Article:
Month: August 2015

duck breast, ramp fruit, lovage; zucchini trifolati


I’ve prepared this dish before, and often, but this was the first time I included ramp fruit in the finish.  It was wonderful twist on a favorite, introducing even more complexity to it, especially because it was paired with chopped lovage.

  • a small duck breast from Pat LaFrieda at Eataly, the fatty side scored, rubbed with a mixture of salt, pepper, and a bit of sugar, left to rest for about half an hour before it was pan-fried, removed, cut into two servings, then finished with a sprinkling of ramp fruit from Berried Treasures which had just been heated in olive oil for a minute, some lemon juice, chopped lovage, also from Berried Treasures, then drizzled with olive oil
  • zucchini trifolati, made with baby zucchini from Berried Treasures, heirloom tomatoes from Queens County Farm, fresh garlic from Berried Treasures, basil leaves pulled from plants of Full Bloom Market Garden, purchased at Whole Foods, torn, the preparation allowed to rest 15 minutes before serving with the duck
  • the wine was a California white, Jim Olsen Fair Angel California 2012
  • the music was Gluck’s ‘Orfeo & Euridice’, in  a performance by  René Jacobs, the Berlin RIAS Chamber Chorus, and the Freiburg Baroque Orchestra

stuffed scallops; Romano beans; fennel; heirlooms


I just got carried away with the vegetables and herbs this time, including lemon verbena; because it was there.

A generous and very thoughtful farmer shared a sampling of herbs with me the other day when I was at the Greenmarket, and among them were a few sprigs of lemon verbena, something I hadn’t used in the kitchen for years. Last night I decided to substitute it for the basil I usually use when I want to grill stuffed scallops, or stuffed monkfish medallions.  The results were pretty luscious, as I had expected.

The only other thing I have to say about this delicious plate is that those little ‘scallop sandwiches’ in particular would make a great finger food at some fancy catered event, especially if skewered on little bamboo picks.


  • scallops from P.E. & D. D. Seafood, rinsed, dried, and inside a slit made in the side of each, stuffed with a finely-chopped mixture of a small amount of ramp fruit along, with lemon verbena, both from Berried Treasures, black peppercorns, and salt, a tablespoon of olive oil added to make a paste, the assembly then rolled around on a plate with a little more olive oil, pan grilled about 2 minutes on each side, removed to plates, where lemon juice and olive oil were drizzled over the top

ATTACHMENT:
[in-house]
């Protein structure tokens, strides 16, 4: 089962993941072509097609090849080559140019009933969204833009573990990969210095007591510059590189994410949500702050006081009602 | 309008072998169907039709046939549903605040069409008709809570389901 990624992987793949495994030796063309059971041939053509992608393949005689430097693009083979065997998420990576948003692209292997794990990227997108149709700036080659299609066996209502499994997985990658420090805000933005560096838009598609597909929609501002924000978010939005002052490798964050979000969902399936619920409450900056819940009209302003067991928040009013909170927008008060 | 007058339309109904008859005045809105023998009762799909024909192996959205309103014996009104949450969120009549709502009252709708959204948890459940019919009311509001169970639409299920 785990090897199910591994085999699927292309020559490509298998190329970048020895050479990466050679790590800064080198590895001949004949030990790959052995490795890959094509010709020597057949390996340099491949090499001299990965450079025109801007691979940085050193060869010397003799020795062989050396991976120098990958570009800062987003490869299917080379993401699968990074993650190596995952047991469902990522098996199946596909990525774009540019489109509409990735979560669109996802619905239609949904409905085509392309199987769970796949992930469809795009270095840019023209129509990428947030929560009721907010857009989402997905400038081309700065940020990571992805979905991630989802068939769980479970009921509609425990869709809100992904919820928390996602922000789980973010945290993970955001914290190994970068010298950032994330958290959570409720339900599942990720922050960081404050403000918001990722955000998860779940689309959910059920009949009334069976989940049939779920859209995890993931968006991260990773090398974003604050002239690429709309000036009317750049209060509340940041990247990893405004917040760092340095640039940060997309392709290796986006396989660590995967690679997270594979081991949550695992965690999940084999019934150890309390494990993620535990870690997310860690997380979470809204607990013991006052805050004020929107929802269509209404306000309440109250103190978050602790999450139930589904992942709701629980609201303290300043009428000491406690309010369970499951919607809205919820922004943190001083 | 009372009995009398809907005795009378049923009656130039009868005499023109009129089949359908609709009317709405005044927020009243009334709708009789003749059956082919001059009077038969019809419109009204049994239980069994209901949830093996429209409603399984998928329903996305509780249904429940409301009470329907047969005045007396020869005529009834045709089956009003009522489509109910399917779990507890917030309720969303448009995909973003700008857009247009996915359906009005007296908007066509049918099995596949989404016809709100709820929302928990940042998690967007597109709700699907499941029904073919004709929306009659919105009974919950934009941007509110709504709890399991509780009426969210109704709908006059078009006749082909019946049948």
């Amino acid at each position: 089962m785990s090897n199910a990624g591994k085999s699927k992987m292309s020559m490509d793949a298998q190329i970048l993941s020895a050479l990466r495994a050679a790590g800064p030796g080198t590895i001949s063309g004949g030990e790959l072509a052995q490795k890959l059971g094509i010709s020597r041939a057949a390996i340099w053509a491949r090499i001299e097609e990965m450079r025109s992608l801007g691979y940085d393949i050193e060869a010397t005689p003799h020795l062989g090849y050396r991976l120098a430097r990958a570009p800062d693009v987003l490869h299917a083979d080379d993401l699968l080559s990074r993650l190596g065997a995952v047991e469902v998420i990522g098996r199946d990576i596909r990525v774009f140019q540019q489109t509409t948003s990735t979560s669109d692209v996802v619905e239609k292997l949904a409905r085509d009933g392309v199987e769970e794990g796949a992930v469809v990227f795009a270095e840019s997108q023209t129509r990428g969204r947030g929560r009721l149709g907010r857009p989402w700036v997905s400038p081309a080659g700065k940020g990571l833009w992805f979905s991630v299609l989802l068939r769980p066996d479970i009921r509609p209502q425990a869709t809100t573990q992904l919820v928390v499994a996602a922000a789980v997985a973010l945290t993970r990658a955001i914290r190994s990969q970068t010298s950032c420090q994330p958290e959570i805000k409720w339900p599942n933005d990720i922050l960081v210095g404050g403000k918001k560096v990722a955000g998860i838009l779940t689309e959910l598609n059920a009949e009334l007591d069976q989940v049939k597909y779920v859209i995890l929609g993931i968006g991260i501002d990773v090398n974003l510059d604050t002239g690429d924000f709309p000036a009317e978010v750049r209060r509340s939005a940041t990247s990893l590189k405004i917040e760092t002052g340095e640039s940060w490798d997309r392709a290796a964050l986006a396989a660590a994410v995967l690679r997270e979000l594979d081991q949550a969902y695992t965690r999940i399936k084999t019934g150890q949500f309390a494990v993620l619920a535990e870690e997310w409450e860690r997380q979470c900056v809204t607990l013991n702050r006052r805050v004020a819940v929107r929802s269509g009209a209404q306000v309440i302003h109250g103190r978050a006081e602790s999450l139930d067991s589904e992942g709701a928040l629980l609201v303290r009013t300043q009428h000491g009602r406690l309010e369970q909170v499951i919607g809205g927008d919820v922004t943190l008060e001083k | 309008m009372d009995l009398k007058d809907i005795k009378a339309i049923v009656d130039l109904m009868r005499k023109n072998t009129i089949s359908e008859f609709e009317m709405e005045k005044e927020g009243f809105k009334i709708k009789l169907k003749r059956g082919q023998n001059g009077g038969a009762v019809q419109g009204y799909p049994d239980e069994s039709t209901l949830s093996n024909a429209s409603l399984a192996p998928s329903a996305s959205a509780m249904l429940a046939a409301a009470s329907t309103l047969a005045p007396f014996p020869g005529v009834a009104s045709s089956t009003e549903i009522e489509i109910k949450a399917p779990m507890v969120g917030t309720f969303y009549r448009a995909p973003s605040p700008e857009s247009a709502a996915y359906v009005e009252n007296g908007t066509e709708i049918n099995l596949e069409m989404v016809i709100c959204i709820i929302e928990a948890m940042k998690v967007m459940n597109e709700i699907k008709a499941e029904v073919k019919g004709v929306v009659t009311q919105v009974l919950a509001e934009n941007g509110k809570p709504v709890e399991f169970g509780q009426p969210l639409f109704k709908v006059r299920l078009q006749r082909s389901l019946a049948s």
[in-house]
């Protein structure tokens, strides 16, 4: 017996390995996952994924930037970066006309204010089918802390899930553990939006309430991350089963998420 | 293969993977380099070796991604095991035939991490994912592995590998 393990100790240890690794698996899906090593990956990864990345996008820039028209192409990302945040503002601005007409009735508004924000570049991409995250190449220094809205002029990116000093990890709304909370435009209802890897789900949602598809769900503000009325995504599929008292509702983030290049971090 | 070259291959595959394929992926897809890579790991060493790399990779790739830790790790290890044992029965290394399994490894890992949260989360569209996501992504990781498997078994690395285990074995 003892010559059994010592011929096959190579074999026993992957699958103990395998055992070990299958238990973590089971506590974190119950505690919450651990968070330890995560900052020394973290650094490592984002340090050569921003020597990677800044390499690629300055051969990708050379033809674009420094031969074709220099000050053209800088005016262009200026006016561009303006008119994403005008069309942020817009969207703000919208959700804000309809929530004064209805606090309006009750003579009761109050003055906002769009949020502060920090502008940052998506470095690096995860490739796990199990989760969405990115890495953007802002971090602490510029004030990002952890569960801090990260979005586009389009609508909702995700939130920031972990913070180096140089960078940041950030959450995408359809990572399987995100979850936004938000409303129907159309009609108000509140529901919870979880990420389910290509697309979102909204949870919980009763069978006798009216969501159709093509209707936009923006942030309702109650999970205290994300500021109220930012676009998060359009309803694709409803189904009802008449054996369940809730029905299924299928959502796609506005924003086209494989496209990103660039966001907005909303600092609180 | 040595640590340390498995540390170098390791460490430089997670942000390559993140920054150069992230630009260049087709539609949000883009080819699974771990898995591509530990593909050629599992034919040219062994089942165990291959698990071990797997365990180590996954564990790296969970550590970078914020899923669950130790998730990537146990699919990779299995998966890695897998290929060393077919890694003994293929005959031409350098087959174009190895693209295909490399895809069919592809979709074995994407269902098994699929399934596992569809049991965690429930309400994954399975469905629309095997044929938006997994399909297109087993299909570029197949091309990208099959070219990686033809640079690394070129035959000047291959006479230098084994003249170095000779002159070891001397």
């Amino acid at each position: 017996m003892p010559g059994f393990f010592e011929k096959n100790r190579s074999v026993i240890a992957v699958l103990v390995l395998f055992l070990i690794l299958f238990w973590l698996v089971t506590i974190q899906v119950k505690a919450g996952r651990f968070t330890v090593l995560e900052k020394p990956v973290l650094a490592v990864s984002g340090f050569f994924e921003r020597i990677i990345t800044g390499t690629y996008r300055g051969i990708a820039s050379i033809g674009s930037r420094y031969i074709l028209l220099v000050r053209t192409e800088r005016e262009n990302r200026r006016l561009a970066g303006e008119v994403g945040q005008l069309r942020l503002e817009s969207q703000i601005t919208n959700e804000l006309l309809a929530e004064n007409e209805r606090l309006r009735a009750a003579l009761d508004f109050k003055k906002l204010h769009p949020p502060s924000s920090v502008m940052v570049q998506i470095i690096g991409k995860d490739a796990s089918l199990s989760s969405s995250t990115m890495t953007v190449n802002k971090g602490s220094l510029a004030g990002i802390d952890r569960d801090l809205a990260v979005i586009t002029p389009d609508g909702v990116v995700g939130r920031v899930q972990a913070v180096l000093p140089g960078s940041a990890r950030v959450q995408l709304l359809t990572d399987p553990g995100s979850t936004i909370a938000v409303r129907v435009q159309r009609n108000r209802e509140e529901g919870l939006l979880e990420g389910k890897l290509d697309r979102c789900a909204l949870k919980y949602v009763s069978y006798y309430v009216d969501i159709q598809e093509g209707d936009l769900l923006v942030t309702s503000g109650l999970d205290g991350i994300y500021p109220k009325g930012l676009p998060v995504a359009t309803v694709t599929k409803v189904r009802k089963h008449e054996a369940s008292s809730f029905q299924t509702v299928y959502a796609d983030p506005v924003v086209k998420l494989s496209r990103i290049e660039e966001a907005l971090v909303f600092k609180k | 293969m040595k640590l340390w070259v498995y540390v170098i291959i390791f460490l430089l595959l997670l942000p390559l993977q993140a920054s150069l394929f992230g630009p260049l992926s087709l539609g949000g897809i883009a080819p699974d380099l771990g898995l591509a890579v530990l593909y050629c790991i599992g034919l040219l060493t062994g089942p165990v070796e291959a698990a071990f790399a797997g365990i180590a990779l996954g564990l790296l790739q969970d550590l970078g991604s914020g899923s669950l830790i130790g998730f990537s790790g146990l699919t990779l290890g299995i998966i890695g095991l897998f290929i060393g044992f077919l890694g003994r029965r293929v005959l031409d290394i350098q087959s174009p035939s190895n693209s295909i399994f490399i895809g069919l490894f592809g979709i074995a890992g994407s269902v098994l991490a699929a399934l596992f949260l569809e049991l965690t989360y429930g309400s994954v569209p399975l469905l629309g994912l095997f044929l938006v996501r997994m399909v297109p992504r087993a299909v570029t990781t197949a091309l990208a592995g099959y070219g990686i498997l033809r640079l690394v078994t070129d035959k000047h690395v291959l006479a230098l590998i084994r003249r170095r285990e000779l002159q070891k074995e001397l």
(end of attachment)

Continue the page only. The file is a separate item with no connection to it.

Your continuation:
• a combination of golden cherry tomatoes from Berried Treasures, halved, and one red heirloom tomato from Norwich Meadows Farm, cut into wedges, all mixed with olive oil, salt, pepper, a little balsamic vinegar, and tarragon from Stokes Farm
  • baby fennel from Paffenroth Gardens, quartered, mixed with olive oil, salt, and pepper, pan grilled until soft, then tossed with green fennel fronds
  • yellow Romano beans from Berried Treasures, parboiled for a few minutes and dried, reheated in a heavy cast iron pan with some ramp fruits which had been briefly sautéed in oil, the vegetable then finished with salt, pepper, chopped copper (or bronze) fennel fronds, and lovage, both also from Berried Treasures
  • the wine was a great German pinot rosé, Becker, Petit Rose, 2013, from Flatiron Wines & Spirits
  • the music was Antonion Salieri, ‘La grotta di Trofonio

dolphinfish; minutina; tomato and cucumber salsa


Becca Schlaff Dorade oil on canvas 36″ x 60″


I forgot to put the SD card back in the camera after uploading the last batch of my pictures to the computer, so unfortunately there are no photo images of his meal.  Instead I’ve located the painting above as a stand-in for the main focus of the meal, and I managed to save some phone images of some of the vegetables while they were still at the Greenmarket.

Dolphinfish, perhaps the males especially, with their prominent square foreheads, are among the most spectacular-looking finned creatures in the sea.  In addition, they are apparently among the most plentiful, at least among fish of their size.  They are also absolutely delicious, which brings them to this blog.

Maybe it’s the New England in me, but I don’t like using the name, ‘mahi-mahi’ on this side of the continent, so I will continue to refer to this creature as a ‘dolphinfish’, or ‘dolphin’ (or, in cookery, as ‘dorade’, or ‘dorado’, the name by which online sources say Europeans have come to know it, at least in their kitchens and on their dining tables).